Aug 27, 2020
From sight comes love, says a popular saying. The Japanese take this phrase to its maximum
expression during such an everyday act but at the same time of vital importance: mealtime. That is
why Japanese cuisine always goes far beyond the act of eating, as it is also accompanied by its
traditions and beliefs.
To start, it is worth noting the special care they put in order, which is reflected in the arrangement
of the dishes, utensils and even the table. Likewise, the shapes of food containers stand out, which
are usually rectangular bowls or sources. The Japanese gastronomic experience begins with a
sense of sight.
The order is so important that there are different configurations concerning the diner. One of
them is that to their left the bowl of rice is usually placed and to the right that of the soup, behind
them three flat plates with the garnishes are placed and the chopsticks take their place inside a
All these elements are a small sample of the respect that they have in the Japanese culture for
their customs, in addition to the strong link with their philosophy.
In this sense, everything related to one of its best-known dishes in the west is interesting: sushi.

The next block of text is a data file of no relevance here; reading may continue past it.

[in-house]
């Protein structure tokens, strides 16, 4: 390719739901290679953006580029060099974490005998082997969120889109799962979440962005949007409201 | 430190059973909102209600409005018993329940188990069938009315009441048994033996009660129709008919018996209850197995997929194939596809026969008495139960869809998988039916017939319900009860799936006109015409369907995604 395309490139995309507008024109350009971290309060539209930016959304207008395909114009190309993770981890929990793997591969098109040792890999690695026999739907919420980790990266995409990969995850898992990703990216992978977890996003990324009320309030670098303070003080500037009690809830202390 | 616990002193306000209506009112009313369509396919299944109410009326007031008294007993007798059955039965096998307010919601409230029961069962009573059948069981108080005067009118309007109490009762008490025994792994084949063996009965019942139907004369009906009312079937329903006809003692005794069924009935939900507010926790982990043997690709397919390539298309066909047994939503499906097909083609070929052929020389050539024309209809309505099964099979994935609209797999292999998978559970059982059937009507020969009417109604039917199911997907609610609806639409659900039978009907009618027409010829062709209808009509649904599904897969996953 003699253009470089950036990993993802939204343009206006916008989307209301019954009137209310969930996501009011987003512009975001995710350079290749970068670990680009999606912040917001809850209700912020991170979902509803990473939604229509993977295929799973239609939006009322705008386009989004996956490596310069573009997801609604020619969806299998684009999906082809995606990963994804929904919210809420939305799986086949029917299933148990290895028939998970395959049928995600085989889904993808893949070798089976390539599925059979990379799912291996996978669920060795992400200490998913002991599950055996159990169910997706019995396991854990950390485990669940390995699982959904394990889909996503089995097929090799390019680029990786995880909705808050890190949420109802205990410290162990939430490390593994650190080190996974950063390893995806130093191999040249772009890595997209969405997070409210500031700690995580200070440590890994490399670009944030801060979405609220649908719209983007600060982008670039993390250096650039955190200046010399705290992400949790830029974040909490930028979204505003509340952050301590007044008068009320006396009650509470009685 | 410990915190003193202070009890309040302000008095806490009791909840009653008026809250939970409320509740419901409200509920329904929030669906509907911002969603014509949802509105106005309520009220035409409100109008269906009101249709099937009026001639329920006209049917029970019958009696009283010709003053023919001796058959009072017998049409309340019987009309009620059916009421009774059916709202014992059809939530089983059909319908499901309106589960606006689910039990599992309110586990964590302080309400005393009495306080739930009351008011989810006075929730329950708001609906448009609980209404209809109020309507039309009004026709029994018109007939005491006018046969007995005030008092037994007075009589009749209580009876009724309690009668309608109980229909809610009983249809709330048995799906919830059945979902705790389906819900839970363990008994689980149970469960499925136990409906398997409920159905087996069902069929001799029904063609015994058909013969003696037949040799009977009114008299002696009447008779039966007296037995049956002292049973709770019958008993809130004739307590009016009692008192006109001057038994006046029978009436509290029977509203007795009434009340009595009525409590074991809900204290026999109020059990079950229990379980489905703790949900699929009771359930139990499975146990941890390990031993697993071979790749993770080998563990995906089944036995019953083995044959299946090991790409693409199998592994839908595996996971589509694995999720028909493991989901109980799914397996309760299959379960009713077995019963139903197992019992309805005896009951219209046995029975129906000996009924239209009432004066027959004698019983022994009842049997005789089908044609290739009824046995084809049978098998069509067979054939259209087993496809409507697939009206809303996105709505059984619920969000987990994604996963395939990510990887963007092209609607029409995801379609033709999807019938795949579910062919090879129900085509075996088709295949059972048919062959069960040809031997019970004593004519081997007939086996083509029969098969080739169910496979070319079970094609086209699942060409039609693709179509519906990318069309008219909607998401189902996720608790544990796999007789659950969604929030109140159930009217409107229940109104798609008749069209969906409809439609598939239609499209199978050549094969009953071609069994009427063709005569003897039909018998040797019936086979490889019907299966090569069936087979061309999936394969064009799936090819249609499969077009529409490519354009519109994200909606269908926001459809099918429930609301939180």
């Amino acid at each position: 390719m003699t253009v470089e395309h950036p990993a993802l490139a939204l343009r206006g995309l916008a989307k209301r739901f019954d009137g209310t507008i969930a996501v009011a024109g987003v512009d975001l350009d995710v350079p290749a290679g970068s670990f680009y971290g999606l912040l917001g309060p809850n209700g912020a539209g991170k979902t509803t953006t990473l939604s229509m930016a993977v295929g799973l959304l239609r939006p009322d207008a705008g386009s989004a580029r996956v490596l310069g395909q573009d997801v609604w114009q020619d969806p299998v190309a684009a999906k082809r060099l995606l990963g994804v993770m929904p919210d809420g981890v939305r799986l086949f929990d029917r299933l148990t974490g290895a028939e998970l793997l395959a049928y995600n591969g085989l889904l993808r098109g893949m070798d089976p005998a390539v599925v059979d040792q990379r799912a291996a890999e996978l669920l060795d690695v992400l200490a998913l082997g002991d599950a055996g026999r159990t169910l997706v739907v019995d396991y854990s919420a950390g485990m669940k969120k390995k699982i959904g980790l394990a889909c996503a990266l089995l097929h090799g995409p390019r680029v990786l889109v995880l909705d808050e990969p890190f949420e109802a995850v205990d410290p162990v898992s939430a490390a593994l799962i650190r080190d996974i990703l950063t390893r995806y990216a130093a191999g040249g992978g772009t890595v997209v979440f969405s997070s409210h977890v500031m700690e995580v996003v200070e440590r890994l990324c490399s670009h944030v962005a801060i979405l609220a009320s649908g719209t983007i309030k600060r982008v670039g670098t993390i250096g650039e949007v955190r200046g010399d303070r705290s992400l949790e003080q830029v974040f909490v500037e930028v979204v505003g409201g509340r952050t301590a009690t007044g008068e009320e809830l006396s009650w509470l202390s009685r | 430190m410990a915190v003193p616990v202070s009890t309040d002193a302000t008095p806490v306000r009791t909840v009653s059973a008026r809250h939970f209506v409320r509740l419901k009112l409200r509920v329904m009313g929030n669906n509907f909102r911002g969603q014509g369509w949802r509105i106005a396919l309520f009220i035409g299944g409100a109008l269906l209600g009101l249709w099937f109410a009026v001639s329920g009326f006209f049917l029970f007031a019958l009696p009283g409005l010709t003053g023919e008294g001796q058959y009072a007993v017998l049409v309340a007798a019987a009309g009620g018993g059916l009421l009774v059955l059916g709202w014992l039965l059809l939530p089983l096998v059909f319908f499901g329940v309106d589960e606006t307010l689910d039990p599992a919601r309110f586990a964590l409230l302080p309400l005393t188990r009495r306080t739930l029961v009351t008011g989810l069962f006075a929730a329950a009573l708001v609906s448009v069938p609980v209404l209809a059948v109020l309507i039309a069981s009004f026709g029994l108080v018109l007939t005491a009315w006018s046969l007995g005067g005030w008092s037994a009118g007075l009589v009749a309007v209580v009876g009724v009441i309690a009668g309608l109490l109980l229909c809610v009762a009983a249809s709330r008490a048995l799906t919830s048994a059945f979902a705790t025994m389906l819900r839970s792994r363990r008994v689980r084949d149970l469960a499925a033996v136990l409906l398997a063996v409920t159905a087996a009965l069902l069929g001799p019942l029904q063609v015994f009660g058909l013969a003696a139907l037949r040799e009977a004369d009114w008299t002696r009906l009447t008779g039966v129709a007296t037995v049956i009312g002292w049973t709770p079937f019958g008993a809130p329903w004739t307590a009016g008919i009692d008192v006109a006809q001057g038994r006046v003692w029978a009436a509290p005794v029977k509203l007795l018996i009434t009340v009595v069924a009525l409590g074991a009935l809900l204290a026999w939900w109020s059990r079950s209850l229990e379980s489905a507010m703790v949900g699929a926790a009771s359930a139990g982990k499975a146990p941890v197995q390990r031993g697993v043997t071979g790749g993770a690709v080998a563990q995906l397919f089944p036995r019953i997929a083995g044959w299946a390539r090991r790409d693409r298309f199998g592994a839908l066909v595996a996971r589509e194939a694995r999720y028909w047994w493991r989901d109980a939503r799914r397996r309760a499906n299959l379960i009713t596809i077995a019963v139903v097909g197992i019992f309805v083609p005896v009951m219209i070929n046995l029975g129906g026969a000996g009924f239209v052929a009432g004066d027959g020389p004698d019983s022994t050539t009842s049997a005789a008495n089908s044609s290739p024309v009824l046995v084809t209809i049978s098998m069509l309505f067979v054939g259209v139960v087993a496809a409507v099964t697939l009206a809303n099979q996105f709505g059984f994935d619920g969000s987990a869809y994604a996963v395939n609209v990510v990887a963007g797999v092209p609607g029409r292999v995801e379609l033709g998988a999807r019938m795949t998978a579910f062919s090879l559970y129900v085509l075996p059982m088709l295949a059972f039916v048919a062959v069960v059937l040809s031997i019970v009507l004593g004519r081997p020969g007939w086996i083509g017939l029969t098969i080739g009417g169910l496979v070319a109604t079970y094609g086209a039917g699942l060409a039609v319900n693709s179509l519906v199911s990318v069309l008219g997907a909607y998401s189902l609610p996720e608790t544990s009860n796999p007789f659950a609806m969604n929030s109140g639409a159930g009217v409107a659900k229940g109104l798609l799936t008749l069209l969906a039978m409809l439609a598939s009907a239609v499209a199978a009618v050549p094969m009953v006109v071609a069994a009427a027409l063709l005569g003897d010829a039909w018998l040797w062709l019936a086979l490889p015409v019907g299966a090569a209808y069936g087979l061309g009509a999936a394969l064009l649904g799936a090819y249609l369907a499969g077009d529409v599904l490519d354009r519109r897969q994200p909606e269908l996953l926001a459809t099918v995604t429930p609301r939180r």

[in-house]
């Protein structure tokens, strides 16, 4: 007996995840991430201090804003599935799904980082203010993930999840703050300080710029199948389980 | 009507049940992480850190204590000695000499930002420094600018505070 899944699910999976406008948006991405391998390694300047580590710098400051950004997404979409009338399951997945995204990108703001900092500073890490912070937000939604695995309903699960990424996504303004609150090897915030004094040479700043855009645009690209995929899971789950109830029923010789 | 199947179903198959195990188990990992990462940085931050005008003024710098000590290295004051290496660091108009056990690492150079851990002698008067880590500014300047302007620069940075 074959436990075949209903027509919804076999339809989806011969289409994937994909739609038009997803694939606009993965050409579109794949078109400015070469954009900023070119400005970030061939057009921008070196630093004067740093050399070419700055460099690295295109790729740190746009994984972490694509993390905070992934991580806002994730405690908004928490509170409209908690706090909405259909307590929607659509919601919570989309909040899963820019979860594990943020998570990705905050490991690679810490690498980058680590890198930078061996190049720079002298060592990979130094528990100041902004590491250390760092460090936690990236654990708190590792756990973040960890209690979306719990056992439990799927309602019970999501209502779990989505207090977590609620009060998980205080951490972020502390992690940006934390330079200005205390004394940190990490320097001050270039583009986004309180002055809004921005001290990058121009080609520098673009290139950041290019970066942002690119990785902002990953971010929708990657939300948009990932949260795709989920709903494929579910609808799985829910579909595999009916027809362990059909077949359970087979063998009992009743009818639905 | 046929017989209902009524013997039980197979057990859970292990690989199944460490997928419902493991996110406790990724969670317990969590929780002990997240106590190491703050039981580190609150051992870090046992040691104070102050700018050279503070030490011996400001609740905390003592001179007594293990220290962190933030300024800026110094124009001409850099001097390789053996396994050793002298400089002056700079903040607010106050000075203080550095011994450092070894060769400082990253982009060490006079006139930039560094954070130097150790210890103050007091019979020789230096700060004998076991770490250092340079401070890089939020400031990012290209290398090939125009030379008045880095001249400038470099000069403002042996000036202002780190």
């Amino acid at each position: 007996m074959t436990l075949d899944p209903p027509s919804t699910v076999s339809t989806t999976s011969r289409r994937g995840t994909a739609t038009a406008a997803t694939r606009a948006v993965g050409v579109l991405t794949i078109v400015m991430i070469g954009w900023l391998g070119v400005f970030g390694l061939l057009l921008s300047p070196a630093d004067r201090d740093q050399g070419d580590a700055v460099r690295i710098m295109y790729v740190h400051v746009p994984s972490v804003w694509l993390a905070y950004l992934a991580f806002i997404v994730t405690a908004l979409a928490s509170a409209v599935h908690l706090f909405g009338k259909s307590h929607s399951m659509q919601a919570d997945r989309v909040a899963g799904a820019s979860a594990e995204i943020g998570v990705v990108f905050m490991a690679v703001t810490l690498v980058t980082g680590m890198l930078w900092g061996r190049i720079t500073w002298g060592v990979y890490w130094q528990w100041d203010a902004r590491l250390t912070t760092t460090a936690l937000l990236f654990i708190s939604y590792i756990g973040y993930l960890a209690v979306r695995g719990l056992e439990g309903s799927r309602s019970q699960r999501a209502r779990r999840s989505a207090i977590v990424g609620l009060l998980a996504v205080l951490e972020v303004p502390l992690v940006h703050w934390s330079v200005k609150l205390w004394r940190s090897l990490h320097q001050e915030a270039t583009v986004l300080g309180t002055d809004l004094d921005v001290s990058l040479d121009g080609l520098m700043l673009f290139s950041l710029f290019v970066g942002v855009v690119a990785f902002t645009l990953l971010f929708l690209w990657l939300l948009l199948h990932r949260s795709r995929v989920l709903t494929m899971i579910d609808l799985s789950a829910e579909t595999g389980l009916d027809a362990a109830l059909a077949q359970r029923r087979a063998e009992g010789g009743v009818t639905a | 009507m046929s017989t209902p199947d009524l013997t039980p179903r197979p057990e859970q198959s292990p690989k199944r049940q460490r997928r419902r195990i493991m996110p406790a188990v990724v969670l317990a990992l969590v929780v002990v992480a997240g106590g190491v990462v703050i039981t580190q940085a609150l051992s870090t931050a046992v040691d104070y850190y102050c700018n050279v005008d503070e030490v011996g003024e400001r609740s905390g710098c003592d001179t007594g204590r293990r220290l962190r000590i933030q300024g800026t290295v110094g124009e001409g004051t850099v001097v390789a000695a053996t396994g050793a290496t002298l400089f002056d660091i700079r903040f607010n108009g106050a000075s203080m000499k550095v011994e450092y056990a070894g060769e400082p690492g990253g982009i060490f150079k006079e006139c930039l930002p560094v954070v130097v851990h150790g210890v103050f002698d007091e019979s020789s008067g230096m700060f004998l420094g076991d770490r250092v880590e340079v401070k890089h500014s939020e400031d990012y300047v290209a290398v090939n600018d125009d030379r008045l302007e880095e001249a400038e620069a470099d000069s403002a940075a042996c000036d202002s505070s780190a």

For example, the fact that its name means "vinegar rice", which is why there are so many
variations that not only involve raw fish but other ingredients.
And speaking of the essential dish that is rice, it is known that in ancient times it was only used to
preserve fish. Around the 6th century, fish was covered with cooked rice and soaked in wine, but
after it was prepared, the grains of this cereal was discarded. Who would say that 7 out of 10
Japanese consume it today?
Another curiosity about the main ingredients of the country of the rising sun is its belief regarding
salt, which in western countries is usually considered unlucky, but in Japan, it is the opposite. It is
even placed inside the premises to credit its success and is an amulet for sumo wrestlers, who
spread some of this seasoning on the mat before their bouts.
Last but not least, we find the tradition of robatayaki or robata, which translates as "cooking in the
fireplace". This Japanese roasting method has more than 2,000 years of history and originated as a
custom among fishermen, who gathered around the warmth of the fire to share the reward of the
day, respectfully admiring the preparation of each food.
Without a doubt, Japanese culture is very vast and interesting. At Tora Cancun, we make sure to
bring the best of the oriental gastronomic experience directly to your table, with traditional dishes
and meats prepared in our exceptional robata. Come visit us to enjoy a visual and culinary delight.